House Rules Committee releases scathing report on the selling of America

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Rep. Louise Slaughter of New York, ranking member of the House Rules Committee, was on Air America Radio today to discuss the report released last week by her committee–“America For Sale–The Cost of Republican Corruption.” Congresswoman Slaughter talked about Medicare, the disputed Halliburton money that has been returned to Halliburton, and the failure of contractors to provide safety for American troops in Iraq.

From the report’s executive summary:

The most important thing to know about Washington these days is the following statistic: over the past ten years, the number of registered lobbyists in Washington has grown from around 10,000 to more than 34,000, while the fees that lobbyists charge their new clients have increased by as much as 100 percent. Today there are 63 registered lobbyists for each member of Congress.

The success of The K Street Project, according to the report, has led to “bizarre, outrageous stories that seem more at home in the pulp paperback thrillers of John Grisham or Carl Hiaasen than in the halls of Congress.”

Though the new House Majority Leader, John Boehner, was chosen because he was considered farther removed from Rep. Tom DeLay than the acting Majority Leader and presumed frontrunner, Rep. Roy Blunt, Boehner is nevertheless closely tied to K Street. For all the talk of “reform,” by electing Boehner, House Republicans have made it clear that they wish to protect and prolong the current system of government by lobbyists.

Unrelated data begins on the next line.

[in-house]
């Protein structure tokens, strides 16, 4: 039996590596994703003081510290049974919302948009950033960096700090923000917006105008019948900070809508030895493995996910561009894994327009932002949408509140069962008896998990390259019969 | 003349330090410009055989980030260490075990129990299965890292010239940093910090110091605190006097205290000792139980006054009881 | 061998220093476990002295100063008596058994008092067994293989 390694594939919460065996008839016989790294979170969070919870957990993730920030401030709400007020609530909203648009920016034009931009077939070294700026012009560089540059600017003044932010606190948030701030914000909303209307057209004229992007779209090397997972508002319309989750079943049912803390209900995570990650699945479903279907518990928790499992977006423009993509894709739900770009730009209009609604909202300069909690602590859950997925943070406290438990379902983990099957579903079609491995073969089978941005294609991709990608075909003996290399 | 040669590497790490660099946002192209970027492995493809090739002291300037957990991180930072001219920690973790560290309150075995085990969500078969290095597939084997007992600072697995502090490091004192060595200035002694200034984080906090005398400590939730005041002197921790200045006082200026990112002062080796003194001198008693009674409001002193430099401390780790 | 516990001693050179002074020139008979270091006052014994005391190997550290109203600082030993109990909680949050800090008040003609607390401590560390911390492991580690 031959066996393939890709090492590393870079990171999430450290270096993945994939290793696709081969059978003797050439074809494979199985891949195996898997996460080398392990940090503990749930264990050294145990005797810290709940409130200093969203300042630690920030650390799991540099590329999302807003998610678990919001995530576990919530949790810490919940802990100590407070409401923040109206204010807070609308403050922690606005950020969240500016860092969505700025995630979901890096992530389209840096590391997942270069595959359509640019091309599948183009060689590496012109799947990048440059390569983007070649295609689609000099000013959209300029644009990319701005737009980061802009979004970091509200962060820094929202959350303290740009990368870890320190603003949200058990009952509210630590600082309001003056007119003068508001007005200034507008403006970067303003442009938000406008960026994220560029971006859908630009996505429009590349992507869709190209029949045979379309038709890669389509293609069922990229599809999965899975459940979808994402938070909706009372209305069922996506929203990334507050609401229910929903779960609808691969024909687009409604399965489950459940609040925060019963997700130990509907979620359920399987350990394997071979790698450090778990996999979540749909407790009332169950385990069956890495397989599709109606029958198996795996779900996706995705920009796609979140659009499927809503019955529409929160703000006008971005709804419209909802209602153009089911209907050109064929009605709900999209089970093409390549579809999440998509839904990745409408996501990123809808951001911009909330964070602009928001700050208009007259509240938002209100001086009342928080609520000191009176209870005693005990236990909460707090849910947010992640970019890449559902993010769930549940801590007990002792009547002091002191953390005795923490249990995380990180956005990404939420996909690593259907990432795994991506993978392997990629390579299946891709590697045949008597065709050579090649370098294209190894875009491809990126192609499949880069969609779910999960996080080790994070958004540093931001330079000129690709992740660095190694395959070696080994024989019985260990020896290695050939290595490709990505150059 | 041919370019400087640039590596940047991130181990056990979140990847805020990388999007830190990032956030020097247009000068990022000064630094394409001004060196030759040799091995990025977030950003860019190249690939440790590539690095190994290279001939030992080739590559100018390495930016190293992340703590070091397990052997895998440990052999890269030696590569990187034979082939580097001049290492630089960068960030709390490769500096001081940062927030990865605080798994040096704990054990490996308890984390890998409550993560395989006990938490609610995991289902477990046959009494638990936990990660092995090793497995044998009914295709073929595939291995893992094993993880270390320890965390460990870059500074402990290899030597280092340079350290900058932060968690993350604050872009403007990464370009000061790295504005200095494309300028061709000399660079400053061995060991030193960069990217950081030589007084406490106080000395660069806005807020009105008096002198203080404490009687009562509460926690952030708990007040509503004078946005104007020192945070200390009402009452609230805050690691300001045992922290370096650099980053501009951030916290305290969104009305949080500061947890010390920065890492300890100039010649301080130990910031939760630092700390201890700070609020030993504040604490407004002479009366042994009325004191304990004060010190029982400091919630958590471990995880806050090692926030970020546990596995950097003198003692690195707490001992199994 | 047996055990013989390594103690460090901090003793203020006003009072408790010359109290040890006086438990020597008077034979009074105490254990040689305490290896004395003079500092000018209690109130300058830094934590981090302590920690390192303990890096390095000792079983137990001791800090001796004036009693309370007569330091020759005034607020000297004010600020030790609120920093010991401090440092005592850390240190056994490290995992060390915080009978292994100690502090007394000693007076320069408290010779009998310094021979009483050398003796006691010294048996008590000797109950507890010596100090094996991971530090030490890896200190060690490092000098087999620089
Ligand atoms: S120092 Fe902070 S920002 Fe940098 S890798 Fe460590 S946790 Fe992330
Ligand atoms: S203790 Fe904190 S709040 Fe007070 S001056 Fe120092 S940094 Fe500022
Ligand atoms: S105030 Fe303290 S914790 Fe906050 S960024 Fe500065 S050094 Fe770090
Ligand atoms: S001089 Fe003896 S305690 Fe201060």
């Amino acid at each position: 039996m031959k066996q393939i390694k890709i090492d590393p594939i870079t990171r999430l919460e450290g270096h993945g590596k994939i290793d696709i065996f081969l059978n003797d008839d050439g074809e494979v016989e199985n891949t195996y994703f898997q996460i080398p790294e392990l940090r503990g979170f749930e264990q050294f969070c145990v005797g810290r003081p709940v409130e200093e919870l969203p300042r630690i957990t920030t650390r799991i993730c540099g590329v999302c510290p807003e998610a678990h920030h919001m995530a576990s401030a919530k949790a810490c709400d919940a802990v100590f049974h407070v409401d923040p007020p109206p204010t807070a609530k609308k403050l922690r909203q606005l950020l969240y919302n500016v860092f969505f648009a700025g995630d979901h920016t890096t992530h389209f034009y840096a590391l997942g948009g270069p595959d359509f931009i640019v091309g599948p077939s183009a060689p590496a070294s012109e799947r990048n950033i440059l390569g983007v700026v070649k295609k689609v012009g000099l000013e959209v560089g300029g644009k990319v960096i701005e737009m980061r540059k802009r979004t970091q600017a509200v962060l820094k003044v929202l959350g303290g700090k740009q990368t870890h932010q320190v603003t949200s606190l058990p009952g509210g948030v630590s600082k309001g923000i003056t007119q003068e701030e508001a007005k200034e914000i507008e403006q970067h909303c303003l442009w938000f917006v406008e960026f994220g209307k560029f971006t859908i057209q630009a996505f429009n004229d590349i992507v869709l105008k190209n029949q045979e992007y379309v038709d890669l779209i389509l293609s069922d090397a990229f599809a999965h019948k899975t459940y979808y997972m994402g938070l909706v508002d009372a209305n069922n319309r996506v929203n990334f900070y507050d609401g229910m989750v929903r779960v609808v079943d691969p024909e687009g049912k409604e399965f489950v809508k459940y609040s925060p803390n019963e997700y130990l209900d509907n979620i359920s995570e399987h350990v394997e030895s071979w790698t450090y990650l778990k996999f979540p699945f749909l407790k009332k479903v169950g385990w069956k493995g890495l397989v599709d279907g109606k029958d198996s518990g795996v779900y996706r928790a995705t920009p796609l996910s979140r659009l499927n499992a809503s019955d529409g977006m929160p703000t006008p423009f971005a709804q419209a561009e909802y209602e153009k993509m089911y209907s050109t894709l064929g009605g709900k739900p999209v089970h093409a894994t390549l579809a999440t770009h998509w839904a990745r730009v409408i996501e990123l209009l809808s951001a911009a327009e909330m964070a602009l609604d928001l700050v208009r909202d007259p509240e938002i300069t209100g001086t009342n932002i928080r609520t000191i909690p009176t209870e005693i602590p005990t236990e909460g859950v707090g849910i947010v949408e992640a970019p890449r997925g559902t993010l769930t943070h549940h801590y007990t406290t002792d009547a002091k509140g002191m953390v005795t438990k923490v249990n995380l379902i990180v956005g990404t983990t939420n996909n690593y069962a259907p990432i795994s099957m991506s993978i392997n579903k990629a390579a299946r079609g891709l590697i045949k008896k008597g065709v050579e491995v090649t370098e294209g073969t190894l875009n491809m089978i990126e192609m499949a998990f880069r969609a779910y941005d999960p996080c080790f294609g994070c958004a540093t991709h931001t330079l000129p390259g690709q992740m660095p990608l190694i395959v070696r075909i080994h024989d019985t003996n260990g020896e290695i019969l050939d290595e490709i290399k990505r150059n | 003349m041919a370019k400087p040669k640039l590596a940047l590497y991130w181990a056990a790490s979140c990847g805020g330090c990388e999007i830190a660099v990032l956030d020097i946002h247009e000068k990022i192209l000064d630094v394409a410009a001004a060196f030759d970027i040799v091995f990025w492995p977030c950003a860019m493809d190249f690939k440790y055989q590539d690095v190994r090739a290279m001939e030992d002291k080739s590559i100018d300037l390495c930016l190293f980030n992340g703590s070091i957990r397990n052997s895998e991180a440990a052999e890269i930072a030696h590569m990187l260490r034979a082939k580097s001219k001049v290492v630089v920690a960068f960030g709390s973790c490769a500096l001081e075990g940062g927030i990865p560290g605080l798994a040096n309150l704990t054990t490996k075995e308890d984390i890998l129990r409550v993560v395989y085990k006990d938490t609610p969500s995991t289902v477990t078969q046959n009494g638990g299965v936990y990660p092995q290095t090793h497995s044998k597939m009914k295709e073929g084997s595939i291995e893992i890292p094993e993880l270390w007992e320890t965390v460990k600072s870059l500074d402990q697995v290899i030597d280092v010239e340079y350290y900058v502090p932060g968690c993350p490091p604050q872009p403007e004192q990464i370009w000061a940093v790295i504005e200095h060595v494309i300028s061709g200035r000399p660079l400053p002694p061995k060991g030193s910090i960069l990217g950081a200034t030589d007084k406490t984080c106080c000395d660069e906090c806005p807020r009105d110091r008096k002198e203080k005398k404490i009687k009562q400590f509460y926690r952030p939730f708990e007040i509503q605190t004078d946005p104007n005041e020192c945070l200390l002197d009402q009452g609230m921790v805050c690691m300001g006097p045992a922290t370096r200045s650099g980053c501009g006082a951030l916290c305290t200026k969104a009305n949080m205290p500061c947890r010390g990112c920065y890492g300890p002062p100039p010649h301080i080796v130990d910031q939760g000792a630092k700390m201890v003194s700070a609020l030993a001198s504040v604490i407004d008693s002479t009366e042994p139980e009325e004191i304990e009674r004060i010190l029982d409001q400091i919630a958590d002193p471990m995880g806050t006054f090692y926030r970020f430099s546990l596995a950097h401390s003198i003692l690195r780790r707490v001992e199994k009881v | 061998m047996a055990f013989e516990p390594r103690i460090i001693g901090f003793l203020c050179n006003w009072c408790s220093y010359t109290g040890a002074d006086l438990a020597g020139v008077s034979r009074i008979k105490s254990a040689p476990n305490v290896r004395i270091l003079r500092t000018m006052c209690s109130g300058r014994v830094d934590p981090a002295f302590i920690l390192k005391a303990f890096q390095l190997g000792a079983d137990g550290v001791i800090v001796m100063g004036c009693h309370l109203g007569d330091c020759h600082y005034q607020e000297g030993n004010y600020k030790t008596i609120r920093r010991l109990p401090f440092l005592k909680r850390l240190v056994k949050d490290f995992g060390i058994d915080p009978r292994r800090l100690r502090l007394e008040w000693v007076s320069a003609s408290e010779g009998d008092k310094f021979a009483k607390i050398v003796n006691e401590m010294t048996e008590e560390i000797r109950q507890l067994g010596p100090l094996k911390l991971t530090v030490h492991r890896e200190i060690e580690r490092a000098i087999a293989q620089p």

“America for Sale” goes into great detail on the sale of Medicare, energy security, homeland security, national defense, public health, jobs, and higher education corporate interests. It is not a pleasant read, but it should be a required one.

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THE BIG PICTURE

You expect the big picture, and it's our job at Mother Jones to give it to you. And right now, so many of the troubles we face are the making not of a virus, but of the quest for profit, political or economic (and not just from the man in the White House who could have offered leadership and comfort but instead gave us bleach).

In "News Is Just Like Waste Management," we unpack what the coronavirus crisis has meant for journalism, including Mother Jones’, and how we can rise to the challenge. If you're able to, this is a critical moment to support our nonprofit journalism with a donation: We've scoured our budget and made the cuts we can without impairing our mission, and we hope to raise $400,000 from our community of online readers to help keep our big reporting projects going because this extraordinary pandemic-plus-election year is no time to pull back.

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